Spacex SN9 flight was scrubbed as the company awaits approval from the FAA (Federal Aviation Administration) a delay that has publicly aggravated the company’s chief executive.
SpaceX had planned to perform a suborbital flight of its Starship SN9 vehicle at its Boca Chica, Texas, test site Jan. 28. The vehicle would have made a flight similar to that by the SN8 vehicle Dec. 9, this time going to an altitude of 10 Km (Kilometers) before landing back at Boca Chica instead of the SN8’s previous record of 12.5 Km.
“Unlike its aircraft division, which is fine, the FAA space division has a fundamentally broken regulatory structure,” he wrote. “Their rules are meant for a handful of expendable launches per year from a few government facilities. Under those rules, humanity will never get to Mars.”
Unlike its aircraft division, which is fine, the FAA space division has a fundamentally broken regulatory structure.
Their rules are meant for a handful of expendable launches per year from a few government facilities. Under those rules, humanity will never get to Mars.
— Elon Musk (@elonmusk) January 28, 2021
The tweet revealed the tension between SpaceX’s Starship program and the government’s primary regulator of what gets into the air.
However, temporary flight restrictions (TFRs) closing airspace around the test site were unexpectedly lifted around the middle of the day, even as SpaceX was preparing the vehicle for the flight. A source familiar with the discussions between the FAA and SpaceX said that the agency requested additional information about the vehicle and flight plan before giving final approval.
The company proceeded with launch preparations Jan. 28, leaving some to wonder if the company might perform a launch without a TFR in place or other FAA approvals. That turned out to be a wet dress rehearsal, with the vehicle fueled but the countdown halted before engine ignition.
A second launch attempt Jan. 29 did not get nearly as far. An FAA air traffic advisory early in the day stated that the launch had been canceled, although the TFR remained in place. By midmorning, though, SpaceX said it was now targeting no earlier than Feb. 1 for the SN9 launch.
Neither SpaceX nor FAA have disclosed additional details about the issue preventing FAA approval for the launch. “We will continue working with SpaceX to resolve outstanding safety issues before we approve the next test flight,” FAA spokesperson Steven Kuhn told SpaceNews Jan. 29.
“The FAA will continue to work with SpaceX to evaluate additional information provided by the company as part of its application to modify its launch license,” the FAA said in a statemente late Jan. 29. “While we recognize the importance of moving quickly to foster growth and innovation in commercial space, the FAA will not compromise its responsibility to protect public safety. We will approve the modification only after we are satisfied that SpaceX has taken the necessary steps to comply with regulatory requirements.”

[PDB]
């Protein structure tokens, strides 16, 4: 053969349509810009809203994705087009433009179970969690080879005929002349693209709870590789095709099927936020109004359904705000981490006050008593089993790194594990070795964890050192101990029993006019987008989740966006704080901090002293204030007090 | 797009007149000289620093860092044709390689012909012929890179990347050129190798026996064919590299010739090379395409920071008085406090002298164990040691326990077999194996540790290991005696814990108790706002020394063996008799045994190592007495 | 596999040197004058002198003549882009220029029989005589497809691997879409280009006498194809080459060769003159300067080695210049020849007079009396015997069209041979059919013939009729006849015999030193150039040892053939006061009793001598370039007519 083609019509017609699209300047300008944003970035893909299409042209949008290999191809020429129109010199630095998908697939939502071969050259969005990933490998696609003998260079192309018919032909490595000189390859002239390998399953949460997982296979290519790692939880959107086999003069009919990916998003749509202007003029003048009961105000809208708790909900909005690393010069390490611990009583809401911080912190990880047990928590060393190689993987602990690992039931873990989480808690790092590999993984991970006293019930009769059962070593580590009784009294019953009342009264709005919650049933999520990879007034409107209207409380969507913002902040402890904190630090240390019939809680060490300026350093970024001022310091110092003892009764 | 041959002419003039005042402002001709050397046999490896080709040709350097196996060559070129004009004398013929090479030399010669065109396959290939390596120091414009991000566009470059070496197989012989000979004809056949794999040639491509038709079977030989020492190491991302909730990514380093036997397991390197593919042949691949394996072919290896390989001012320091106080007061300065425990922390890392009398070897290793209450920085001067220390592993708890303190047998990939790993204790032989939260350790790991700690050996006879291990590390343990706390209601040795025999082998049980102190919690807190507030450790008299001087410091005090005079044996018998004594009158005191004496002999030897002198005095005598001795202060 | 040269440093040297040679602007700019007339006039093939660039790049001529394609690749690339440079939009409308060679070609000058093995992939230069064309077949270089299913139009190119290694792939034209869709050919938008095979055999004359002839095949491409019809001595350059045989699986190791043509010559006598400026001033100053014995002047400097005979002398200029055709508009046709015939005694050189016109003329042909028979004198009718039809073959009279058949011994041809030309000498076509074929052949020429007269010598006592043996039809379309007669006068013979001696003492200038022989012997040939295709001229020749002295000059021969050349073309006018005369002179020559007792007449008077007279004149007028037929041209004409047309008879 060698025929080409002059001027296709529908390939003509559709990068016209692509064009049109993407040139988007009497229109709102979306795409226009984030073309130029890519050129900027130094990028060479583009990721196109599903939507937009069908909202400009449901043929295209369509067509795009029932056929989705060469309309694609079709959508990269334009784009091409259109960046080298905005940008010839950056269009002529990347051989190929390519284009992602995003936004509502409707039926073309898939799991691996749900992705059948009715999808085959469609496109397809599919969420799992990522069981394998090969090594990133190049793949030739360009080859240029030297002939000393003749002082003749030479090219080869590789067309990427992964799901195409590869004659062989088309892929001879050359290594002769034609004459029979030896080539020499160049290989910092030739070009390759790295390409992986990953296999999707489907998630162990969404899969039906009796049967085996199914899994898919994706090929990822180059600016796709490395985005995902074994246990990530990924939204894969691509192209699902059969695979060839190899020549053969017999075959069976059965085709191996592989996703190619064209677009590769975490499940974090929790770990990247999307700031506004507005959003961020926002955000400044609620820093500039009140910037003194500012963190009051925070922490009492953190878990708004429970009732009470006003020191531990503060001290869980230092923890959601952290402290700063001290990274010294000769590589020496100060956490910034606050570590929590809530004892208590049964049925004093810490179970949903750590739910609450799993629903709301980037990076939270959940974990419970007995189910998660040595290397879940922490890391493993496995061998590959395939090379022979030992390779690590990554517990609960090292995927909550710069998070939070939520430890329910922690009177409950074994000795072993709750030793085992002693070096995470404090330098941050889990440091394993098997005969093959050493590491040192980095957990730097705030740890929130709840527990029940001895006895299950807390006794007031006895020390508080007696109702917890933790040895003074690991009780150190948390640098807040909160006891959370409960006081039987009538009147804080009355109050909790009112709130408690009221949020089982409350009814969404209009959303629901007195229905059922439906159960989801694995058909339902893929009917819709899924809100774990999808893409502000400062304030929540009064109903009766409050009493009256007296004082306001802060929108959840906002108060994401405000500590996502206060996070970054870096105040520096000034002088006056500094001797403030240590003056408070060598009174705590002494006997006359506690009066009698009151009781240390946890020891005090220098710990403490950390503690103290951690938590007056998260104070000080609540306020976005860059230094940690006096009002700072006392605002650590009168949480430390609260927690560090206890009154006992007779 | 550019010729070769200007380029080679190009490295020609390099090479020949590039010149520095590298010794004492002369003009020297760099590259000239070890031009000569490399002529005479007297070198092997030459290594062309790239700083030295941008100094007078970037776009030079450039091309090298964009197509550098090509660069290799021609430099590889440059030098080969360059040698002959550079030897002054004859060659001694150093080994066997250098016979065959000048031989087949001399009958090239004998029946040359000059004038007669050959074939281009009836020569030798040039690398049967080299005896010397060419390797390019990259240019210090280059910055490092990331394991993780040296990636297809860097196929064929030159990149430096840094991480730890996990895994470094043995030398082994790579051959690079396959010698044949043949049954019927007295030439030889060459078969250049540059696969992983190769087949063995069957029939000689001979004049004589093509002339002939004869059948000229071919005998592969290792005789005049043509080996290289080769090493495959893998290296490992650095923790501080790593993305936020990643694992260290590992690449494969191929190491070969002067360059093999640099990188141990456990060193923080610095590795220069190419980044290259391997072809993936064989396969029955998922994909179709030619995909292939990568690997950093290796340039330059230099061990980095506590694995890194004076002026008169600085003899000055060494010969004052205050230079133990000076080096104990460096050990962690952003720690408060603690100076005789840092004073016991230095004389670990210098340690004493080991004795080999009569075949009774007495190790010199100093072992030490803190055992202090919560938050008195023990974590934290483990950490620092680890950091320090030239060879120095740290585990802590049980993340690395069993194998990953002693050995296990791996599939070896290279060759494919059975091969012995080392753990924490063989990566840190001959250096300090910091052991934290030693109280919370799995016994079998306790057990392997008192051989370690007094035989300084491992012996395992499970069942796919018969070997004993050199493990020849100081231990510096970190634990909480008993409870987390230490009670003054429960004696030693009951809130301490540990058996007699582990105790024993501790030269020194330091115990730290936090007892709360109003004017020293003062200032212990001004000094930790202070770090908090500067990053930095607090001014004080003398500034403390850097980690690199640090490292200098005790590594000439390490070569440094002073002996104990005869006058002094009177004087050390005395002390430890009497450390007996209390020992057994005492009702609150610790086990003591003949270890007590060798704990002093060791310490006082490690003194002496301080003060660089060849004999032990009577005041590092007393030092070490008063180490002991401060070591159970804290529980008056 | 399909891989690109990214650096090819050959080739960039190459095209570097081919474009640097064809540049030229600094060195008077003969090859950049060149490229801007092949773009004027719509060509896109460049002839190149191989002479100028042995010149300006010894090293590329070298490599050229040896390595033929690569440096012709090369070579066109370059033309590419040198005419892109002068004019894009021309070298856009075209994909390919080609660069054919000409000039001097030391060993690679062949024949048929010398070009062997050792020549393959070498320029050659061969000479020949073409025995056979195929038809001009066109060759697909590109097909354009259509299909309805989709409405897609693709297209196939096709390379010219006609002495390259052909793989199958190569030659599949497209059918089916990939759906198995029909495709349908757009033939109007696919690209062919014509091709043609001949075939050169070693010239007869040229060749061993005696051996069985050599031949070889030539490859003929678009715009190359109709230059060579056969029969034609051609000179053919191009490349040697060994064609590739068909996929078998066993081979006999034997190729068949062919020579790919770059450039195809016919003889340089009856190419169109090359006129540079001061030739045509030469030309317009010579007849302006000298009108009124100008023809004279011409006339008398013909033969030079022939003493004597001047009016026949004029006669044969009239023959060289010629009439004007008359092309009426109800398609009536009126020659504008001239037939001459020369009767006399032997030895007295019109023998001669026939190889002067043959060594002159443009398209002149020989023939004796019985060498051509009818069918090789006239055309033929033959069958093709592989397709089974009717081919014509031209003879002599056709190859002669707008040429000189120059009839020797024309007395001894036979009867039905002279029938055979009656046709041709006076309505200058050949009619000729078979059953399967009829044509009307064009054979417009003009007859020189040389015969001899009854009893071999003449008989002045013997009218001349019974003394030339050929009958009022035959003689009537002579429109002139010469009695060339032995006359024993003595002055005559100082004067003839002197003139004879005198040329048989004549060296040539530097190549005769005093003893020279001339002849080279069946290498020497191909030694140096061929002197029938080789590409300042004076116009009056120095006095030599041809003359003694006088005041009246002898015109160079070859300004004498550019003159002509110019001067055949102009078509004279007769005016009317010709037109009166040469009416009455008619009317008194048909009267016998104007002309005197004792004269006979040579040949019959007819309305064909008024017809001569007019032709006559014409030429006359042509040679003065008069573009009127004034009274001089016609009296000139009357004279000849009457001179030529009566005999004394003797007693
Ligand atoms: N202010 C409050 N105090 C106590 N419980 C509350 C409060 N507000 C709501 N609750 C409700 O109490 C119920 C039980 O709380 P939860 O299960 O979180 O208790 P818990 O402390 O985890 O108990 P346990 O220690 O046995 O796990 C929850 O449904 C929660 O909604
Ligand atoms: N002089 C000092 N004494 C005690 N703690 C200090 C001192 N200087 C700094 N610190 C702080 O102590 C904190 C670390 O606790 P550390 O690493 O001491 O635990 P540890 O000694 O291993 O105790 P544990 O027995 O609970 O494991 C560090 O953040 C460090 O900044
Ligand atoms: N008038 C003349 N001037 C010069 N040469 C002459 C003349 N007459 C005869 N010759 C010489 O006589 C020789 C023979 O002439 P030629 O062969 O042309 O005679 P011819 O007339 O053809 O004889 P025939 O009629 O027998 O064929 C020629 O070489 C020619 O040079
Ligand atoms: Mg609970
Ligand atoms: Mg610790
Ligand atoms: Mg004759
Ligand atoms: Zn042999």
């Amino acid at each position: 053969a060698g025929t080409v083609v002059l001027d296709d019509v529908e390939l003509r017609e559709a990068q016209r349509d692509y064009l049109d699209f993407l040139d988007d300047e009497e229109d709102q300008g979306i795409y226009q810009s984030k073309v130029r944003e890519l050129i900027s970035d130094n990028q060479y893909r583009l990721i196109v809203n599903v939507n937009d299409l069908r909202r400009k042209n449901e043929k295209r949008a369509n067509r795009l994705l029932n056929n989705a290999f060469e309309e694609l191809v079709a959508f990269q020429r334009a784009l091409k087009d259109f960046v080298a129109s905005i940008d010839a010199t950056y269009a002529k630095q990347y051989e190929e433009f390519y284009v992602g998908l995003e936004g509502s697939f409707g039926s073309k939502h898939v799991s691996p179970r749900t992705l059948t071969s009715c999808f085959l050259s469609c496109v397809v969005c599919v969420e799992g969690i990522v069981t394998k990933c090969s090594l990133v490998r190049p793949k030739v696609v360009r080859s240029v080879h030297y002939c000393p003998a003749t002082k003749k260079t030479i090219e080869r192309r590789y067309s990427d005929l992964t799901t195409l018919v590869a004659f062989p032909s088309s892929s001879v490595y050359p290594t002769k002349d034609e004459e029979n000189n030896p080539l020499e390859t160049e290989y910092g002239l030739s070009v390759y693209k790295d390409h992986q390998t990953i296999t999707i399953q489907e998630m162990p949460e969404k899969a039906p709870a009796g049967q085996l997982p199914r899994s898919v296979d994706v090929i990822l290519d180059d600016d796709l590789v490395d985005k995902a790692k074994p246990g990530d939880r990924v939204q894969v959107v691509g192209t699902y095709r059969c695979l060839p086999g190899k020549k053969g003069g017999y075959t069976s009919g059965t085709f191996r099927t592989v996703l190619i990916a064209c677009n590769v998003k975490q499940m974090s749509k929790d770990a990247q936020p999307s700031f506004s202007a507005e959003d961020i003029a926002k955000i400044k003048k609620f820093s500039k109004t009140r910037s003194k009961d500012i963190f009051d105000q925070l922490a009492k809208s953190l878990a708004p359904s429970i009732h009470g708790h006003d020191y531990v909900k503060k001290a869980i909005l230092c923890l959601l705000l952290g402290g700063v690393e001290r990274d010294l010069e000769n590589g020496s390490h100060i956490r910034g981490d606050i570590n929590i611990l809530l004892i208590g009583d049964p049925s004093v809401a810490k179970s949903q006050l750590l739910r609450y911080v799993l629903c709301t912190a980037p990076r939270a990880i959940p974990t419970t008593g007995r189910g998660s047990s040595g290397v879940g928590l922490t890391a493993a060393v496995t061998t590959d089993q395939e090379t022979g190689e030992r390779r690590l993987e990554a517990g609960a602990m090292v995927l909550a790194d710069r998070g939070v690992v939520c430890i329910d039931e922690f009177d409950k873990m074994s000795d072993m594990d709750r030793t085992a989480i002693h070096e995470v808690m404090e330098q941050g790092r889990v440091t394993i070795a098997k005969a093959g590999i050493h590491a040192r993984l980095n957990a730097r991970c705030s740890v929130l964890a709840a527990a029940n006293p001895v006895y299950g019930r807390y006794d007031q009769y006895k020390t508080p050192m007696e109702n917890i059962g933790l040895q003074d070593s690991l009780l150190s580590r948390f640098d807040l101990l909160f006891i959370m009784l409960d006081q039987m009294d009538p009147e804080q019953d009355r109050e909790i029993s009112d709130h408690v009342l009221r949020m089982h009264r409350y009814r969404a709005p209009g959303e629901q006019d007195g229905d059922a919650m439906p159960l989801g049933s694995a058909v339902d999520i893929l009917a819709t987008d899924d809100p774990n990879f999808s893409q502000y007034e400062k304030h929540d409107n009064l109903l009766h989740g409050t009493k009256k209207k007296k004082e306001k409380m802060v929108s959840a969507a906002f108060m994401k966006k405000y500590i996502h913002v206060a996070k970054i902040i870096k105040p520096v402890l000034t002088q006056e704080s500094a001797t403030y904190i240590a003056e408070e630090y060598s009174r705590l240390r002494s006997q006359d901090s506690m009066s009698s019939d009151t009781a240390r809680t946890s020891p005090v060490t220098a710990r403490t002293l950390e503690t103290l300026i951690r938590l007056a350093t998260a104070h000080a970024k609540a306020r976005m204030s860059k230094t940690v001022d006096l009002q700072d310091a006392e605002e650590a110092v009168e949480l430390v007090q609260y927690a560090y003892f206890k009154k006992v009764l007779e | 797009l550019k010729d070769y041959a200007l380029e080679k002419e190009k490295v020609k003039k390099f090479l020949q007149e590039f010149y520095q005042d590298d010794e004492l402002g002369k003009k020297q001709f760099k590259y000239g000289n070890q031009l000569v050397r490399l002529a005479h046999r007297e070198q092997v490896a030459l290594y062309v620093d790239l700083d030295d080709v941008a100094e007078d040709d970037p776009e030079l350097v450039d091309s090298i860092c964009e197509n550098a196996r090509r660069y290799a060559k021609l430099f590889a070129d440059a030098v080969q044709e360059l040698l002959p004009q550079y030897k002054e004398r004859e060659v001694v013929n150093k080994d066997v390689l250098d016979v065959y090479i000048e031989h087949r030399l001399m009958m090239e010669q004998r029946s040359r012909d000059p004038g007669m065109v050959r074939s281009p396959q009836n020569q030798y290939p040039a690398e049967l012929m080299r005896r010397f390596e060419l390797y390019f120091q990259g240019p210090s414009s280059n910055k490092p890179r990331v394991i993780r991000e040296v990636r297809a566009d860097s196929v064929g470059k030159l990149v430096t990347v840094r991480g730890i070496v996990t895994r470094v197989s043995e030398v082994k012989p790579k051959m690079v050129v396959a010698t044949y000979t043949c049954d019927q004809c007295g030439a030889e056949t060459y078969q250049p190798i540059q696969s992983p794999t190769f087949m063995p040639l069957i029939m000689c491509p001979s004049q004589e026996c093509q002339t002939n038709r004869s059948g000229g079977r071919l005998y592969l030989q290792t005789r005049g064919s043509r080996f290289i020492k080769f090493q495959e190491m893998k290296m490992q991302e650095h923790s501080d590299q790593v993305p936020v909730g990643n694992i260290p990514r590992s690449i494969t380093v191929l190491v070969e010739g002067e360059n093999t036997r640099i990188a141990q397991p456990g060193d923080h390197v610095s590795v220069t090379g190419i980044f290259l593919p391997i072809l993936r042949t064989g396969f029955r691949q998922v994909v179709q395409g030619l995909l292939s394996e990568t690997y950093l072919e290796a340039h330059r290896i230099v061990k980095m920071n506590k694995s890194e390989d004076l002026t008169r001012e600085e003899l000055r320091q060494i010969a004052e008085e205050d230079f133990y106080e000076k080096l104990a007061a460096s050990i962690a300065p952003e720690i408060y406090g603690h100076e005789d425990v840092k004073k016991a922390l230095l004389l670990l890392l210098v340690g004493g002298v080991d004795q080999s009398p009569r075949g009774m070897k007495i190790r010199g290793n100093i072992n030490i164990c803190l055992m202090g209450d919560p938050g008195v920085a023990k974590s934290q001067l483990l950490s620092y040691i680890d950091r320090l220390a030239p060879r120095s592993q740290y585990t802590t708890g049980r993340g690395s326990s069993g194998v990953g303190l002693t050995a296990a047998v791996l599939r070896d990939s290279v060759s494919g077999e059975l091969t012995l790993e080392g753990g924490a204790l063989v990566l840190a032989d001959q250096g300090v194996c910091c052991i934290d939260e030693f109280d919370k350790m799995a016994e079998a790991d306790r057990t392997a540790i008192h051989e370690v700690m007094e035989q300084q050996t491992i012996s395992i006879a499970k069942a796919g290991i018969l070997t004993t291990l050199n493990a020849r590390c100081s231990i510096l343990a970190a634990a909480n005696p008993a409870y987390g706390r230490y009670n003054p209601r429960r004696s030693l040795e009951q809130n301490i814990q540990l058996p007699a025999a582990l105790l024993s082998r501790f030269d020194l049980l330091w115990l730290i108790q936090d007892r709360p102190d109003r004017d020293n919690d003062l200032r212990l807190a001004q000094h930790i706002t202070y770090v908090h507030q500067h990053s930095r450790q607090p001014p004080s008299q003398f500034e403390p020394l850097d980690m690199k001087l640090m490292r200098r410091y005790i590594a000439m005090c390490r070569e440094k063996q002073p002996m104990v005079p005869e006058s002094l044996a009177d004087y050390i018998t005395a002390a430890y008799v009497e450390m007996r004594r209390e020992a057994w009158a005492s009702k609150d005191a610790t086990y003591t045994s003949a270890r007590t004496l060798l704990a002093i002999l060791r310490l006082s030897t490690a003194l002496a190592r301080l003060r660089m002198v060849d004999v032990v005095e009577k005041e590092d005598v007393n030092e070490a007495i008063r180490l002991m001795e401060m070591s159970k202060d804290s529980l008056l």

The conflict between the FAA and SpaceX stands in contrast to the FAA’s public stance of working constructively with industry. That has included a streamlining of launch and reentry regulations the FAA concluded last fall. Those new regulations take effect 90 days after their official publication in the Federal Register Dec. 10.
At an appearance Jan. 26 at a space investment webinar by IPO Edge, Wayne Monteith, FAA associate administrator for commercial space transportation, said he understood the industry’s desire to move quickly. “As soon as that rocket’s ready to go and that payload’s ready to go, they want to go. So that we don’t become an impediment to the success of U.S. companies, we, as the primary regulator in this industry, have to be ready as well.”
Monteith said he was willing to talk directly with launch company executives if there were regulatory issues. “CEOs and presidents of companies also have my direct line. They can reach out to me directly if our teams are miscommunicating or not communicating well with each other,” he said. Issues that might take staff “weeks or months” to resolve, he said, “we can sometimes fix in a single phone call.”
“While nobody likes to be regulated, it’s important,” he said. “For one, it keeps everyone safe, and number two, it provides that stable environment for investors.”
A few hours before the SN8 Starship test in December, while Musk was in Boca Chica securing approval for the FAA license that SpaceX ultimately violated, he was asked in a virtual interview with The Wall Street Journal what role government should play in regulating innovation. Musk replied: “A lot of the time, the best thing the government can do is just get out of the way.”
The Starship SN9 flight has been scheduled for Monday 1st Feb
“A controlled aerodynamic descent with body flaps and vertical landing capability, combined with in-space refilling, are critical to landing Starship at destinations across the solar system where prepared surfaces or runways do not exist, and returning to Earth,” according to SpaceX’s description of the launch effort. “This capability will enable a fully reusable transportation system designed to carry both crew and cargo on long-duration, interplanetary flights and help humanity return to the Moon, and travel to Mars and beyond.”